not by myself necessary - with the ideas of other people too - but isn't it better for those people to be actual people; the members of your community? that's what sort of makes sense to me - find spirituality in your relationships, with people and the world; explore your faiths and doubts and ideas with your friends.
it's the same thing with philosophy. i'm conflictedly interested in my own ideas and not so much in other peoples' - of course, i should probably read philosophy, to find out what people have thought before and decide whether i agree with them. but even if i do agree with something, is it better to read it than to work it out in writing and conversation? i don't know. it sort of seems better to be able to compare your thought to some existing reference point. what if you have an idea and it turns out somebody already had it. that makes you a member of their school of thought?
sort of a preposterous notion. that we should all just make up our own philosophy and religion. and maybe that's the way it should be with art and music and other things too, just as it's more evidently how it should be with food and some other things - locally-oriented, community-based, etc. this is too much to talk about right now.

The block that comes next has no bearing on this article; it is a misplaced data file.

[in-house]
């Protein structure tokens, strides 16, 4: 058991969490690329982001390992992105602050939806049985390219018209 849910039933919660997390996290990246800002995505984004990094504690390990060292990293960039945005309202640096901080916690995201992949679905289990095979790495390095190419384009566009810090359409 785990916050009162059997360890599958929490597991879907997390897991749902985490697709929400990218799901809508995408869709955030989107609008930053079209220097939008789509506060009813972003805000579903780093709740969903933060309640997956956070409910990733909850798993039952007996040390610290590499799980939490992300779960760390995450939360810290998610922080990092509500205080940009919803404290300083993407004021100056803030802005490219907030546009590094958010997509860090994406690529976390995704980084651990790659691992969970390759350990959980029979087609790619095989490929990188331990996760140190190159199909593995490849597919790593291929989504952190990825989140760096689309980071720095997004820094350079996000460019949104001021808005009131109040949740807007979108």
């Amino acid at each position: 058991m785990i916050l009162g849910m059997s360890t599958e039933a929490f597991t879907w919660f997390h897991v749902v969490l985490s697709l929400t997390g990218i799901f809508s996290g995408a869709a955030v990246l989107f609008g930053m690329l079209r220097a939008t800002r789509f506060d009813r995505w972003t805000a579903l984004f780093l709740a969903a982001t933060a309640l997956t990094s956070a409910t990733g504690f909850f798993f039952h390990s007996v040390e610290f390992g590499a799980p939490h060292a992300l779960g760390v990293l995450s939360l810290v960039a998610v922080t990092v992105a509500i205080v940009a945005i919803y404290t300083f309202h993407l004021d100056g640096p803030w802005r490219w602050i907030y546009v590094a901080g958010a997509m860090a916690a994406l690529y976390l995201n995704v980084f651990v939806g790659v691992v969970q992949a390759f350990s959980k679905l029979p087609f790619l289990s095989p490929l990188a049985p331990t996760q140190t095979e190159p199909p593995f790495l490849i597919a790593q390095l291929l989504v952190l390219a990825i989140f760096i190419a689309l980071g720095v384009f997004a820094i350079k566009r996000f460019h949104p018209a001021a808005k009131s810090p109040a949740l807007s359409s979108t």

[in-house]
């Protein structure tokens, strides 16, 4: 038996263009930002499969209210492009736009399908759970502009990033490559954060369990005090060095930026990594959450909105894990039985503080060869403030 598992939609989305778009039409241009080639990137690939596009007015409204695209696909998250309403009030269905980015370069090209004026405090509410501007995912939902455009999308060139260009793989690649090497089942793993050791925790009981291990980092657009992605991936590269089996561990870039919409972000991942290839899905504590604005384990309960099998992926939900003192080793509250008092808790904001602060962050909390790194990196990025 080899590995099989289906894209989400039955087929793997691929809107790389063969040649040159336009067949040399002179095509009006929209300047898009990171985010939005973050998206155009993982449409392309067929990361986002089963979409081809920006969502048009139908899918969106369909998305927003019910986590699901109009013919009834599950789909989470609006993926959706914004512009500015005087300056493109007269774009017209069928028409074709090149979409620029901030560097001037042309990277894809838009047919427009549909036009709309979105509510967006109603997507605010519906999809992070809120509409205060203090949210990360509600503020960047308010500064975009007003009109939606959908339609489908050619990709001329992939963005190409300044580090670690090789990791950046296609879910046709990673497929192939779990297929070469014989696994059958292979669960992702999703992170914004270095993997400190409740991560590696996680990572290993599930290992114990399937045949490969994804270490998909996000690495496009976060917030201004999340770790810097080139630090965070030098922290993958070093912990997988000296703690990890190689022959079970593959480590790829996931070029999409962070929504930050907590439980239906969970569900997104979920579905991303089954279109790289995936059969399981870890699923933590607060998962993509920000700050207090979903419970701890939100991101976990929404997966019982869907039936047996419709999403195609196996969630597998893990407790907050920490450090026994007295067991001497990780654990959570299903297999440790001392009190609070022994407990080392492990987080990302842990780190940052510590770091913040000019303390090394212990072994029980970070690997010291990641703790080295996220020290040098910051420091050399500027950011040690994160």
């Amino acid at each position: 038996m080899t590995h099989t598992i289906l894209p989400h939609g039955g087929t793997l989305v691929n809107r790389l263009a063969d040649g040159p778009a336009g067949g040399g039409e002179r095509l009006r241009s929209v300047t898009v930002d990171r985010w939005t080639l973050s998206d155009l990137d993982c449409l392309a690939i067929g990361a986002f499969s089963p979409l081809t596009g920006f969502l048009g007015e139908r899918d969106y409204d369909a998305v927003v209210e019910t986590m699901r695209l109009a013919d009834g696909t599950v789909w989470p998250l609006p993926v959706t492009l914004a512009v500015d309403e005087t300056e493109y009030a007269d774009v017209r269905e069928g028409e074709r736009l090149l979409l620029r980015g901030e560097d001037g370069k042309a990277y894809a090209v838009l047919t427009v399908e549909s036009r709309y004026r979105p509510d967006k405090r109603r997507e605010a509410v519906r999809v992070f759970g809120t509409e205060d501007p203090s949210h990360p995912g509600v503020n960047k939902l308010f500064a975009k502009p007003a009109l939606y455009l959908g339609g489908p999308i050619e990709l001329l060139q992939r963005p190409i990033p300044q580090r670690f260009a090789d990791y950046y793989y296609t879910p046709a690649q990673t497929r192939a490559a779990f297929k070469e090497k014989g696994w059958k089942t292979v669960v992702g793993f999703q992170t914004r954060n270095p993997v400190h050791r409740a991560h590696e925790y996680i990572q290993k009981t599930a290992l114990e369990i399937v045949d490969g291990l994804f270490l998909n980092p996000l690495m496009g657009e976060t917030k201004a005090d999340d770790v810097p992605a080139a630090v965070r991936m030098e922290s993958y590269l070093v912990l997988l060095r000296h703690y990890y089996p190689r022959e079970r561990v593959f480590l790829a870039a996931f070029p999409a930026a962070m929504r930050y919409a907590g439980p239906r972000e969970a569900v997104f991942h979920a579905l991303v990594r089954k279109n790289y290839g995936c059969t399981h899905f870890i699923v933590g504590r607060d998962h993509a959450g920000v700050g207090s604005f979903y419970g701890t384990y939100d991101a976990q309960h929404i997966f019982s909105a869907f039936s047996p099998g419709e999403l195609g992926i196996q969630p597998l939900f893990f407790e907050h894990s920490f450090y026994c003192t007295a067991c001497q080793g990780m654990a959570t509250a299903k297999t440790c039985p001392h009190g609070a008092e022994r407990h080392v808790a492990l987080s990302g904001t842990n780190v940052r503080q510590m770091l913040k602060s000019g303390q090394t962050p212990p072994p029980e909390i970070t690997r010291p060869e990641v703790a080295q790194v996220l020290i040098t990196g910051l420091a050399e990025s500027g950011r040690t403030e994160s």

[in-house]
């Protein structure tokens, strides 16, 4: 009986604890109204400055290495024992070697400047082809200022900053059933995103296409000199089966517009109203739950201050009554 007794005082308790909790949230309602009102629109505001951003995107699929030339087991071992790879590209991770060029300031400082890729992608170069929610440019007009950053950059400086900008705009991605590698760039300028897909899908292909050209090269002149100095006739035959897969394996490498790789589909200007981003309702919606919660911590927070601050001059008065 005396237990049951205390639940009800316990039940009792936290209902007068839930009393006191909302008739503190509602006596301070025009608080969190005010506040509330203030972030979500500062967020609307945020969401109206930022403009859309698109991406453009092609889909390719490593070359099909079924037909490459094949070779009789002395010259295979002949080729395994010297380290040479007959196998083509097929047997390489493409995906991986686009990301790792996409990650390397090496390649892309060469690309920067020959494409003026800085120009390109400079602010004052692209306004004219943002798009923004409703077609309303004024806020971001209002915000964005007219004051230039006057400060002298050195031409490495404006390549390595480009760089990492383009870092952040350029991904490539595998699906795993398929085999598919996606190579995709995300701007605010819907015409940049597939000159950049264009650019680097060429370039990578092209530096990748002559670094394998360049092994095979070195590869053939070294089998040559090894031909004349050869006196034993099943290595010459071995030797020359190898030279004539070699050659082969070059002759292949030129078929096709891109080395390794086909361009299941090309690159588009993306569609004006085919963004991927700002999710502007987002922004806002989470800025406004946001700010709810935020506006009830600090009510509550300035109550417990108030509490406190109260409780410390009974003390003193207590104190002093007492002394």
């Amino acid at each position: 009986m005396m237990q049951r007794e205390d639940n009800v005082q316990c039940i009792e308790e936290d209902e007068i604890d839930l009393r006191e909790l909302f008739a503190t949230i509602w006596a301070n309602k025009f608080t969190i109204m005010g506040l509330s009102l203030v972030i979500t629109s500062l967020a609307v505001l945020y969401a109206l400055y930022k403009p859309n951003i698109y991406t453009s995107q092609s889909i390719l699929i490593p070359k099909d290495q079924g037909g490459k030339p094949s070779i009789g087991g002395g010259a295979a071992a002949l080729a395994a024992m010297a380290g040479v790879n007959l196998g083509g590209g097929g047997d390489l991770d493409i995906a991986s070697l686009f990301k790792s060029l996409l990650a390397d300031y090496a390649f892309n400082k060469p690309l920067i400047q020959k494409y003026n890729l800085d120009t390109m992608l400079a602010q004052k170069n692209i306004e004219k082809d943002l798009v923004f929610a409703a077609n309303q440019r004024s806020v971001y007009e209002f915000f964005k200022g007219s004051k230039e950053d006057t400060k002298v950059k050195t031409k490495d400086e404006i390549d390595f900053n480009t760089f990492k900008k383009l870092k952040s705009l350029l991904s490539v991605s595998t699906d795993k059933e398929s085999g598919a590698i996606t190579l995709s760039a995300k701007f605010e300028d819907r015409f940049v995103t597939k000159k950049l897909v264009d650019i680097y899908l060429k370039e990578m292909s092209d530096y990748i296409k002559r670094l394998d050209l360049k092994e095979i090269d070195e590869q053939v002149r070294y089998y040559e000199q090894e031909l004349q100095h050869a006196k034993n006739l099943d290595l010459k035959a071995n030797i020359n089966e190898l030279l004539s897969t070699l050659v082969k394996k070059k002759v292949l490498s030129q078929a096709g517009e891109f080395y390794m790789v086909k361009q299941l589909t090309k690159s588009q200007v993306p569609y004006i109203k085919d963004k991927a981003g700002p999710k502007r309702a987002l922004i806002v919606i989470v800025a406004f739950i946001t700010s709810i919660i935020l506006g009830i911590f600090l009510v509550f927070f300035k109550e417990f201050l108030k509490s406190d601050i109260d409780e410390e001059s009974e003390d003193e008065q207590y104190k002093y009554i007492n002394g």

i realize there hasn't been anything in this post about brit-pop. when i wrote it the first time it was different and i was listening to stone roses and sort of getting it. and i want to talk about music being a spiritual outlet for me, in reference to alyssa's list of "transcendental" phenomena in the comments a while back (which i still want to respond to). and whether that's bogus or not. surely it fulfills some of the functions that religion fulfulls for other people. that's for another post. but i think the next one is going to be about academia. also related.
i've been making plans for the future
become an unconscious man
all for the good
"i feel like i need to just figure it out for myself."
And to think that you scoffed at "Yoga and the Quest for the True Self."
james, what does that comment mean? i'm still scoffing at it. better, this post is about figuring out whether or not to scoff at it. but i never said i didn't want to read it.
you coming to philly sometime?
lol, well, i found it funny b/c scoffing/deciding whether or not to scoff is essentially what the book is about . . .
yeah, last weekend of october I'll be in town . . .